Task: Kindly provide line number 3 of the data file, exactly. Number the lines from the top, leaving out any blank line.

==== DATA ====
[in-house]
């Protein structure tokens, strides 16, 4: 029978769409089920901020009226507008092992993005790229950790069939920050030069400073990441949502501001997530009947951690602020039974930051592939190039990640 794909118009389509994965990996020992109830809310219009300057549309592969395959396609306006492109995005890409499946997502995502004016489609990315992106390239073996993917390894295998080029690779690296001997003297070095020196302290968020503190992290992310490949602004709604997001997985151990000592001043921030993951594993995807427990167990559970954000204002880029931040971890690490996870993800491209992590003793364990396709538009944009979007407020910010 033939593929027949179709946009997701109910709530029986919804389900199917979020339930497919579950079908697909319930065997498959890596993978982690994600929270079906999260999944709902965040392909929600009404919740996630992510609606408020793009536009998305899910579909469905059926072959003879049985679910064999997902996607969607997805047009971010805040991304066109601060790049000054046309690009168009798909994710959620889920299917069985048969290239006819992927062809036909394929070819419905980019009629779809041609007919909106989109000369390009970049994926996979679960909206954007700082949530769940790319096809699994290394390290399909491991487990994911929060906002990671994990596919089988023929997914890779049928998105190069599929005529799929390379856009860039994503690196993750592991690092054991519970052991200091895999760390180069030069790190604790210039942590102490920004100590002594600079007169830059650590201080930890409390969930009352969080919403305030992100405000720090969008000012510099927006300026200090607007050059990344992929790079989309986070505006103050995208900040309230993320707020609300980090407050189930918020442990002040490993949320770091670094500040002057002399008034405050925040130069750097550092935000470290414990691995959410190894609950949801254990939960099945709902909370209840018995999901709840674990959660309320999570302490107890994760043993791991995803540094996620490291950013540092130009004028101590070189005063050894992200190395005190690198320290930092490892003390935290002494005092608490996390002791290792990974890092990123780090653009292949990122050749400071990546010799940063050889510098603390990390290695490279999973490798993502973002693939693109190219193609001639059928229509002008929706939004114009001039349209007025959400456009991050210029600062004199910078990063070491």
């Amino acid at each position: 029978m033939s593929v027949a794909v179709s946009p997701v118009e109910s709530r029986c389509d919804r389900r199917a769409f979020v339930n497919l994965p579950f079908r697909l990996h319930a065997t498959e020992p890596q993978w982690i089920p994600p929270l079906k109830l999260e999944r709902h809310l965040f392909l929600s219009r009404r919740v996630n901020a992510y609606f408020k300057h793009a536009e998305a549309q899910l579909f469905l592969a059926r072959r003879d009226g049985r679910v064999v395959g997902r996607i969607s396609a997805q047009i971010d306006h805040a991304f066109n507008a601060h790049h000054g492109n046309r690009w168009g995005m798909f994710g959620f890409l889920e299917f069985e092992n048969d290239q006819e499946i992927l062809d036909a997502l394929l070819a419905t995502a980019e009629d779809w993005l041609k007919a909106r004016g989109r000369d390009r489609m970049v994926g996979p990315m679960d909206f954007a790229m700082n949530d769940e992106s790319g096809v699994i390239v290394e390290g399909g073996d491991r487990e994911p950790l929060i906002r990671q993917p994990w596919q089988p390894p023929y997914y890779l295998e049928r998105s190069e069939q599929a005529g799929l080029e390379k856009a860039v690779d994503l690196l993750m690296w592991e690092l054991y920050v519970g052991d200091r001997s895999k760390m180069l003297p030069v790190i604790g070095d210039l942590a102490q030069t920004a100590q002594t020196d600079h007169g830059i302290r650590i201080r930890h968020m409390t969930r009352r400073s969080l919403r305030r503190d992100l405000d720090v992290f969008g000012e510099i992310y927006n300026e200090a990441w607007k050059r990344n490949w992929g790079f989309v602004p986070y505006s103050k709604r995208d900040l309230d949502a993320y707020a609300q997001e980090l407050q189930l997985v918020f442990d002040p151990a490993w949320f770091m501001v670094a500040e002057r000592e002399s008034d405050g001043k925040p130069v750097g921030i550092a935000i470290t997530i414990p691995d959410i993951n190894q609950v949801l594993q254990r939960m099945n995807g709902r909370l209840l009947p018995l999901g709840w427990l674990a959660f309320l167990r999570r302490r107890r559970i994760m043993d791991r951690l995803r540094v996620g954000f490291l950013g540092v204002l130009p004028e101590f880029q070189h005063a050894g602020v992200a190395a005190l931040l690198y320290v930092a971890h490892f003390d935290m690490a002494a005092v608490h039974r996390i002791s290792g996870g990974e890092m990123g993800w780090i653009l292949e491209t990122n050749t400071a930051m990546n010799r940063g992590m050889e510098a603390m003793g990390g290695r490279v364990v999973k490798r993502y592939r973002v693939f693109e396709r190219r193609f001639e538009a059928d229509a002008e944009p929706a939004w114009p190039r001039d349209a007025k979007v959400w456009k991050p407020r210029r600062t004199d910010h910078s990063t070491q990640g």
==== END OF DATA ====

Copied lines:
């Amino acid at each position: 029978m033939s593929v027949a794909v179709s946009p997701v118009e109910s709530r029986c389509d919804r389900r199917a769409f979020v339930n497919l994965p579950f079908r697909l990996h319930a065997t498959e020992p890596q993978w982690i089920p994600p929270l079906k109830l999260e999944r709902h809310l965040f392909l929600s219009r009404r919740v996630n901020a992510y609606f408020k300057h793009a536009e998305a549309q899910l579909f469905l592969a059926r072959r003879d009226g049985r679910v064999v395959g997902r996607i969607s396609a997805q047009i971010d306006h805040a991304f066109n507008a601060h790049h000054g492109n046309r690009w168009g995005m798909f994710g959620f890409l889920e299917f069985e092992n048969d290239q006819e499946i992927l062809d036909a997502l394929l070819a419905t995502a980019e009629d779809w993005l041609k007919a909106r004016g989109r000369d390009r489609m970049v994926g996979p990315m679960d909206f954007a790229m700082n949530d769940e992106s790319g096809v699994i390239v290394e390290g399909g073996d491991r487990e994911p950790l929060i906002r990671q993917p994990w596919q089988p390894p023929y997914y890779l295998e049928r998105s190069e069939q599929a005529g799929l080029e390379k856009a860039v690779d994503l690196l993750m690296w592991e690092l054991y920050v519970g052991d200091r001997s895999k760390m180069l003297p030069v790190i604790g070095d210039l942590a102490q030069t920004a100590q002594t020196d600079h007169g830059i302290r650590i201080r930890h968020m409390t969930r009352r400073s969080l919403r305030r503190d992100l405000d720090v992290f969008g000012e510099i992310y927006n300026e200090a990441w607007k050059r990344n490949w992929g790079f989309v602004p986070y505006s103050k709604r995208d900040l309230d949502a993320y707020a609300q997001e980090l407050q189930l997985v918020f442990d002040p151990a490993w949320f770091m501001v670094a500040e002057r000592e002399s008034d405050g001043k925040p130069v750097g921030i550092a935000i470290t997530i414990p691995d959410i993951n190894q609950v949801l594993q254990r939960m099945n995807g709902r909370l209840l009947p018995l999901g709840w427990l674990a959660f309320l167990r999570r302490r107890r559970i994760m043993d791991r951690l995803r540094v996620g954000f490291l950013g540092v204002l130009p004028e101590f880029q070189h005063a050894g602020v992200a190395a005190l931040l690198y320290v930092a971890h490892f003390d935290m690490a002494a005092v608490h039974r996390i002791s290792g996870g990974e890092m990123g993800w780090i653009l292949e491209t990122n050749t400071a930051m990546n010799r940063g992590m050889e510098a603390m003793g990390g290695r490279v364990v999973k490798r993502y592939r973002v693939f693109e396709r190219r193609f001639e538009a059928d229509a002008e944009p929706a939004w114009p190039r001039d349209a007025k979007v959400w456009k991050p407020r210029r600062t004199d910010h910078s990063t070491q990640g």